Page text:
LONDON – The U.K.’s new Treasury chief ripped up the government’s economic plan on Monday, dramatically reversing most of the tax cuts and spending plans that new Prime Minister Liz Truss announced less than a month ago. The move raises more questions about how long the beleaguered British leader can stay in office, though Truss insisted she has no plans to quit.
Chancellor of the Exchequer Jeremy Hunt, said he was scrapping “almost all” of Truss' tax cuts, along with her flagship energy policy and her promise — repeated just last week — that there will be no public spending cuts.
While the reversal of policy calmed financial markets and helped restore the government’s economic credibility, it further undermined the prime minister’s rapidly crumbling authority and fueled calls for her to step down before her despairing Conservative Party forces her out.
Truss declined to attend the House of Commons to answer a question on the economy from the leader of the opposition, sending House of Commons leader Penny Mordaunt in her place. Mordaunt denied a lawmaker's suggestion that Truss was “cowering under her desk” to avoid scrutiny.
"The prime minister is not under a desk," Mordaunt said, words hardly likely to inspire confidence in the leader who only came to power last month.
Truss’ spokesman said the prime minister and Hunt had jointly agreed on the economic changes. But Hunt told Conservative lawmakers that Truss “backed him to the hilt in making difficult decisions” — suggesting he has a free hand to make policy.
With Truss sitting silently beside him, Hunt told lawmakers that he was canceling Truss' plan to reduce the basic rate of income tax by 1 percentage point and most of her other libertarian economic policies. In a message aimed squarely at reassuring the financial markets, he said Britain was “a country that funds our promises and pays our debts.”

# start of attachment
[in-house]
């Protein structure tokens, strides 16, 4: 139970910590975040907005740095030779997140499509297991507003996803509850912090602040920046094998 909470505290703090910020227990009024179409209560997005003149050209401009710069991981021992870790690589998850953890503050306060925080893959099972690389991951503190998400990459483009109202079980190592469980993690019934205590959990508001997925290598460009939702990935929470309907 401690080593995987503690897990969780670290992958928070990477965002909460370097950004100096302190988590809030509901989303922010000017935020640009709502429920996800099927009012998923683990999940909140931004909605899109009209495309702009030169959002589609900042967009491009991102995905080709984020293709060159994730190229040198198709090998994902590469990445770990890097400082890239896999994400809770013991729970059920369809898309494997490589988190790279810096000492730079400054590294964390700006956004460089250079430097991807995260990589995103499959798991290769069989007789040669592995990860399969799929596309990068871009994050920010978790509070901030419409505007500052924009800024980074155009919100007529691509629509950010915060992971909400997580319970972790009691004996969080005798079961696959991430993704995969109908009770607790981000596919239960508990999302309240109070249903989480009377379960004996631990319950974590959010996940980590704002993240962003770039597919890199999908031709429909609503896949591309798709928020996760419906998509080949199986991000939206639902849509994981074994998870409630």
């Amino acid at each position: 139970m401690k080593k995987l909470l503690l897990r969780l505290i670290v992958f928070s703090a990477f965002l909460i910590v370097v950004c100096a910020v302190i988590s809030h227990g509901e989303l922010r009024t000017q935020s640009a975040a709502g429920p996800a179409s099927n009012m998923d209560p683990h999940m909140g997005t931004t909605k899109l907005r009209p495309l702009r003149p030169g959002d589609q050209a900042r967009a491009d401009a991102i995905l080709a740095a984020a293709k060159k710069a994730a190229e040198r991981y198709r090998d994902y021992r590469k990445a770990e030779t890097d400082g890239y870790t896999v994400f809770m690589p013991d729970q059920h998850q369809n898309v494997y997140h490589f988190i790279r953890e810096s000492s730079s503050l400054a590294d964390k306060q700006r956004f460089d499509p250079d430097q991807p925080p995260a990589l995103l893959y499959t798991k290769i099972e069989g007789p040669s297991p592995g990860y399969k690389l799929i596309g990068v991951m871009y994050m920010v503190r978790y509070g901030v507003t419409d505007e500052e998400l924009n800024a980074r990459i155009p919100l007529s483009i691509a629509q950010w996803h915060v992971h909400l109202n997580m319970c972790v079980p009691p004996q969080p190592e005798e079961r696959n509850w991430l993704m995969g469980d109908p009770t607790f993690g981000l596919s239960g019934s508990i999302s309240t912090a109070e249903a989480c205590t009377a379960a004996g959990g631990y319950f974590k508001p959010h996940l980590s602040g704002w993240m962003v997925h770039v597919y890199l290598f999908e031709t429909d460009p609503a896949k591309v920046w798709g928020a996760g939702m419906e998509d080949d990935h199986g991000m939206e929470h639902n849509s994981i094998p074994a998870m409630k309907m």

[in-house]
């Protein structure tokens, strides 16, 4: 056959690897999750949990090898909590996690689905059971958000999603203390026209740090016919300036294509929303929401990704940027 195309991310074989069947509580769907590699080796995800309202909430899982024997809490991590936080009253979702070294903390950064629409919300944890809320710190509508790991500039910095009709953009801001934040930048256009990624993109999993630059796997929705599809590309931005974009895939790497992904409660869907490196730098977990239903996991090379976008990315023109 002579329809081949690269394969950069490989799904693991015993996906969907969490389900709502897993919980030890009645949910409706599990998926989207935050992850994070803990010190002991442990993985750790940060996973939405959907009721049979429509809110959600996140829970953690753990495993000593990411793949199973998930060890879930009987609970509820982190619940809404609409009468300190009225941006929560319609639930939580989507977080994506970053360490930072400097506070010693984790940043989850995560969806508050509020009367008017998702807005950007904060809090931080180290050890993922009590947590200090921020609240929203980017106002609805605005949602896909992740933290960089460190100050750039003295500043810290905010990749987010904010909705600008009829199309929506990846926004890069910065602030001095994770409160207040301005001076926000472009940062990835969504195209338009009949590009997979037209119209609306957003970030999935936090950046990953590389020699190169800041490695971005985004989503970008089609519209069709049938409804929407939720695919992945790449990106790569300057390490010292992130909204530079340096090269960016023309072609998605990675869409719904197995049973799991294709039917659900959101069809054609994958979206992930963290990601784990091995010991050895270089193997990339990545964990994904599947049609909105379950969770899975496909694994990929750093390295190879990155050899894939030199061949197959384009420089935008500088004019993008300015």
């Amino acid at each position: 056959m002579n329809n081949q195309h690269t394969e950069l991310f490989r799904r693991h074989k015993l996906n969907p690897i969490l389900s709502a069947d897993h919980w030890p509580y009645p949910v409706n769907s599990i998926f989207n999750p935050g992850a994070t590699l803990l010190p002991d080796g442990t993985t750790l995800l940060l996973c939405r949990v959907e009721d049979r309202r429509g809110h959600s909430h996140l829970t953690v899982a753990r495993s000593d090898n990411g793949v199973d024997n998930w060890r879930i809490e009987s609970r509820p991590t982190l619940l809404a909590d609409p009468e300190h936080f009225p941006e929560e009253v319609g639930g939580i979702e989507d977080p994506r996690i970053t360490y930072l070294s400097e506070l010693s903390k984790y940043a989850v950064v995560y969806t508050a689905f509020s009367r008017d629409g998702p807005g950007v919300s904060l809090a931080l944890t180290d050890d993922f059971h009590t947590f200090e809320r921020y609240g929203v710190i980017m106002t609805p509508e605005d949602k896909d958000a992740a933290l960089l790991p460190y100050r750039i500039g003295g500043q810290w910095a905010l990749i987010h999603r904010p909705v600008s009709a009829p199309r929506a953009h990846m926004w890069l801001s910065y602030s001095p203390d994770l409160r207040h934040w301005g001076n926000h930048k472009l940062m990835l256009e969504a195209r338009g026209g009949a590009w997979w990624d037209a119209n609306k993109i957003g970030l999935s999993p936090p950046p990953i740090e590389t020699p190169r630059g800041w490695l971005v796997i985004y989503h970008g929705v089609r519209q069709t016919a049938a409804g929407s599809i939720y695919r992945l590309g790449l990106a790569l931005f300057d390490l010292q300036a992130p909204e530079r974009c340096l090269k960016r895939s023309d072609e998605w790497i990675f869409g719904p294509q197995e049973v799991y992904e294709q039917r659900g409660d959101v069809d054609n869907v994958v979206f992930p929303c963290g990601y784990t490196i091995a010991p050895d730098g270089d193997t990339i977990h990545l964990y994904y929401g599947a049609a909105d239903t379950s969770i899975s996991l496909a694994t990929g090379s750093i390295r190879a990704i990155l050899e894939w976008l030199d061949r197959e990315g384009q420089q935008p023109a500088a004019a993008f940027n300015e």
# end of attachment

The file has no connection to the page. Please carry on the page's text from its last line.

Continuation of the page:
“And when that is questioned, as it has been, this government will take the difficult decisions necessary to ensure there is trust and confidence in our national finances,” Hunt said.
Hunt was appointed Friday after Truss fired his predecessor Kwasi Kwarteng, who spent less than six weeks in the Treasury job. Hunt is seeking to restore the Conservative government’s credibility for sound fiscal policy after Truss and Kwarteng rushed out a plan for tax cuts without detailing how they would pay for them.
Truss and Kwarteng jointly came up with a Sept. 23 announcement of 45 billion pounds ($50 billion) in unfunded tax cuts that immediately spooked the financial markets. The cuts fueled investor concerns about unsustainable levels of government borrowing, which pushed up government borrowing costs, raised home mortgage costs and sent the pound plummeting to an all-time low against the dollar. The Bank of England was forced to intervene to protect pension funds, which were squeezed by volatility in the bond market.
Over the weekend, Hunt has been dismantling that economic plan. The government had already ditched parts of its tax-cutting plan and announced it would make a medium-term fiscal statement on Oct. 31, weeks earlier than previously scheduled.